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How's New York City Doing?

Tracking our pandemic recovery

There is no one way of knowing how long it will take New York City to regain its pre-COVID mojo. When it comes to a pandemic that left New Yorkers emotionally traumatized and financially strained, the city's recovery is multi-faceted, coming in fits and starts as new variants reverse or slow its momentum.

THE CITY is tracking metrics that trace that tenuous path forward. These vital stats answer crucial questions, including: Are workers returning to the office, supporting local businesses and the city's tax base? Are tourists showing up, providing lifeblood to the hospitality and culture industries?

We're updating these charts weekly as government agencies and private analysts release new information.

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The city lost nearly 1 million jobs within weeks in early 2020 as the city became an epicenter of COVID contagion and deaths. Pandemic-prompted shutdowns of all but essential in-person work sent unemployment skyrocketing from a record low of 3.7% before the pandemic up to 21% in May 2020.

Since then, the unemployment rate in the five boroughs has been stuck at just under double the national rate. New data is published every third Thursday of the month.

Unemployment rates in New York City and nationwide

Change in employees from February 2020

Number of jobs added each month

Note: Numbers are seasonally adjusted.

Sources: New York State Department of Labor; U.S. Bureau of Labor Statistics

Subway Ridership

Subway ridership fell more than 90% during the first few weeks of the pandemic, and two years later still hovers at around half of pre-pandemic ridership. Recovery has been strongest in Queens, Brooklyn and The Bronx, reflecting changes in travel patterns as fewer workers head to offices in Manhattan.

The charts below show weekly turnstile entries at MTA stations compared to the weekly average for 2019. New data is published every Saturday.

Weekly subway turnstile entries

Note: Week-to-week changes may reflect holidays and seasonal usage patterns, while extreme shifts between 2019 ridership and current levels may be attributable to stations shut down for repairs.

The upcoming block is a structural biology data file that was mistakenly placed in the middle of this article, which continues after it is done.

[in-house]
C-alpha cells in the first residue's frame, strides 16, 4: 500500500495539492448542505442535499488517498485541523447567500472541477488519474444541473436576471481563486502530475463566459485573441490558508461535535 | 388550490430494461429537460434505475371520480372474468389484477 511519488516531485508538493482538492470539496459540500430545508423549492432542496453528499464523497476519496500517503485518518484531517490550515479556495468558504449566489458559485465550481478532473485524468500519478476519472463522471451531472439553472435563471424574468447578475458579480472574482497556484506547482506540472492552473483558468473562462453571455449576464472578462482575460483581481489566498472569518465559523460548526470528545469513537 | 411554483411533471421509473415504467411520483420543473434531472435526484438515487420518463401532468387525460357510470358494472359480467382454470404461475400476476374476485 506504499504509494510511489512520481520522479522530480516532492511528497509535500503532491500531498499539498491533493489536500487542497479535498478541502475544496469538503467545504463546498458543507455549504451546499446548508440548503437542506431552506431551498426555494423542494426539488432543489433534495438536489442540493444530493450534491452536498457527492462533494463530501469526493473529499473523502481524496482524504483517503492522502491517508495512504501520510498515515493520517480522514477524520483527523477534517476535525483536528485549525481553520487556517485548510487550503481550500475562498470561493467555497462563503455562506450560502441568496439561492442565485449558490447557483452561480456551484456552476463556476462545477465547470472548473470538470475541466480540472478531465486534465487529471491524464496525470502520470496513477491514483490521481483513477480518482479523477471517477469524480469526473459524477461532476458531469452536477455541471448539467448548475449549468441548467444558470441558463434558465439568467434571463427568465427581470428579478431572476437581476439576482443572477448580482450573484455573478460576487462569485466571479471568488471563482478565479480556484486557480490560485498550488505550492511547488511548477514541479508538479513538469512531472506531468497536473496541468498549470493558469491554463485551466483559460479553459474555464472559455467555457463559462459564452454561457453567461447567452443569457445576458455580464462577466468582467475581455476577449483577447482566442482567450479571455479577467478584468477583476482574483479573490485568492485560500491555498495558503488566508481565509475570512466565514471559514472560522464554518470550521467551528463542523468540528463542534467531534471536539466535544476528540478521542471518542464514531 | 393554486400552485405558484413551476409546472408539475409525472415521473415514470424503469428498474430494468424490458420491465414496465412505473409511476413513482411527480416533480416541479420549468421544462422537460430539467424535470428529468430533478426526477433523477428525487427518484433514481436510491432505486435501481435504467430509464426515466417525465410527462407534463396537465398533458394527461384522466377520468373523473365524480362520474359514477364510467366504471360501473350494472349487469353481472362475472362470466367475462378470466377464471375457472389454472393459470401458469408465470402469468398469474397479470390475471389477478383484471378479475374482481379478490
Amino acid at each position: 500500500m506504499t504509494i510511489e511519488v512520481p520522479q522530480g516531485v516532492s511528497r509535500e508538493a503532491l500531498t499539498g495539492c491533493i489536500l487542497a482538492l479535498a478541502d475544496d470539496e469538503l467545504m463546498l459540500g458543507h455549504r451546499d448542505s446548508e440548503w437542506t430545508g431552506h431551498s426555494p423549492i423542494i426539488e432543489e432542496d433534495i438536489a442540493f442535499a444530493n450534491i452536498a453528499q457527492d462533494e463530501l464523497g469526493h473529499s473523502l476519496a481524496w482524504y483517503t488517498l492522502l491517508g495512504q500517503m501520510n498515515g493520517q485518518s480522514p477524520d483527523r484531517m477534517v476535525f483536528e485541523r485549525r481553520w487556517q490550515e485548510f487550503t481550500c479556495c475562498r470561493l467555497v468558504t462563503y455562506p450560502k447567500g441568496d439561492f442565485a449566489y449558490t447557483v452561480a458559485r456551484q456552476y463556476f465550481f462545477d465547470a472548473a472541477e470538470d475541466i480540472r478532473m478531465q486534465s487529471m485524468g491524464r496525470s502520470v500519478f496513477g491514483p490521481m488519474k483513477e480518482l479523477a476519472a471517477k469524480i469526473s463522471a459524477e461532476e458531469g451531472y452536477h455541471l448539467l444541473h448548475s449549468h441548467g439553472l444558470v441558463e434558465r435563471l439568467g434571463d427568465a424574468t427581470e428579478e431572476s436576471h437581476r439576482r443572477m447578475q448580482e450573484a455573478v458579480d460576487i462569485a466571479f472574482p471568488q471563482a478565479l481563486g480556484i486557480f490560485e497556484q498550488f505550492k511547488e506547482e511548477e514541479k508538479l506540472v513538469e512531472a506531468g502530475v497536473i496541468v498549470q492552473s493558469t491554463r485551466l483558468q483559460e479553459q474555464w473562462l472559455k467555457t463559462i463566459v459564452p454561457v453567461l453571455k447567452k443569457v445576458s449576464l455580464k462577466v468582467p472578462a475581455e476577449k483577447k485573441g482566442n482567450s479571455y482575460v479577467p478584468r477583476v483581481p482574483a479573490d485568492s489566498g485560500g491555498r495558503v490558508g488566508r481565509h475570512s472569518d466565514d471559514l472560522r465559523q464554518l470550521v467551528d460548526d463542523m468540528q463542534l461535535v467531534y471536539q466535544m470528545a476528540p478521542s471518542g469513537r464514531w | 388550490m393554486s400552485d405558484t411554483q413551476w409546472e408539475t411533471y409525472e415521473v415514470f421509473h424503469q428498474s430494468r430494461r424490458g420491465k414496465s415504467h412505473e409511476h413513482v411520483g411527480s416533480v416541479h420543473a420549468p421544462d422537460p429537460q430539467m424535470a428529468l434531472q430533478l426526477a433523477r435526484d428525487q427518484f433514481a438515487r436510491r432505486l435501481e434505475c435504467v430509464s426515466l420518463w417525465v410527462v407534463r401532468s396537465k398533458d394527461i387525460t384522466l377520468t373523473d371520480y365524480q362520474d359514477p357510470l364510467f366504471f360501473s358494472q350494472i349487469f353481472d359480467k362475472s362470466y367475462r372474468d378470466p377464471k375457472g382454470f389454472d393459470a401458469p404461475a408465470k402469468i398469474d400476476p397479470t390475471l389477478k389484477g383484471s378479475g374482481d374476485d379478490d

Source: MTA

Return to Office

Remote and hybrid work appears to be entrenched, with the number of employees reporting to a New York City office on a given day stuck at less than half of pre-pandemic levels, as tracked by keycard swipes. That figure dipped even further during the late 2021 and early 2022 omicron variant wave, but then plateaued after a rebound. New data is published every week.

Average weekday office occupancy in major metro areas

Source: Kastle Systems

Key Industries

The city's employment recovery is uneven — with a few sectors growing while others have lost a large chunk of their jobs.

Most severely battered is the hospitality and leisure industry — including restaurants, hotels and tourist attractions. But one winner was warehousing, like fulfillment jobs with Amazon, as people ordered online for home delivery, while binge watching kept film and TV production active.

New data is published the third week of every month.

You can learn more about the jobs in each industry from the Bureau of Labor Statistics.

Change in sector employment from the same period before the pandemic

Sector Key

Note: Numbers are seasonally adjusted.

Source: Mayor's Office of Management and Budget


Hotel demand in New York City nosedived, with both business and leisure travel all but shut down. Some tourists came back in 2021, but at roughly half of past levels. The removal of vaccination mandates and pre-flight COVID tests have gradually lowered remaining barriers to international visitors.

Percent change in hotel room occupancy from same month in 2019

Note: Recent month data is preliminary and may change.

Source: STR

Charts by Suhail Bhat and Will Welch, edited by Alyssa Katz and Richard Kim, lead photo by Ben Fractenberg.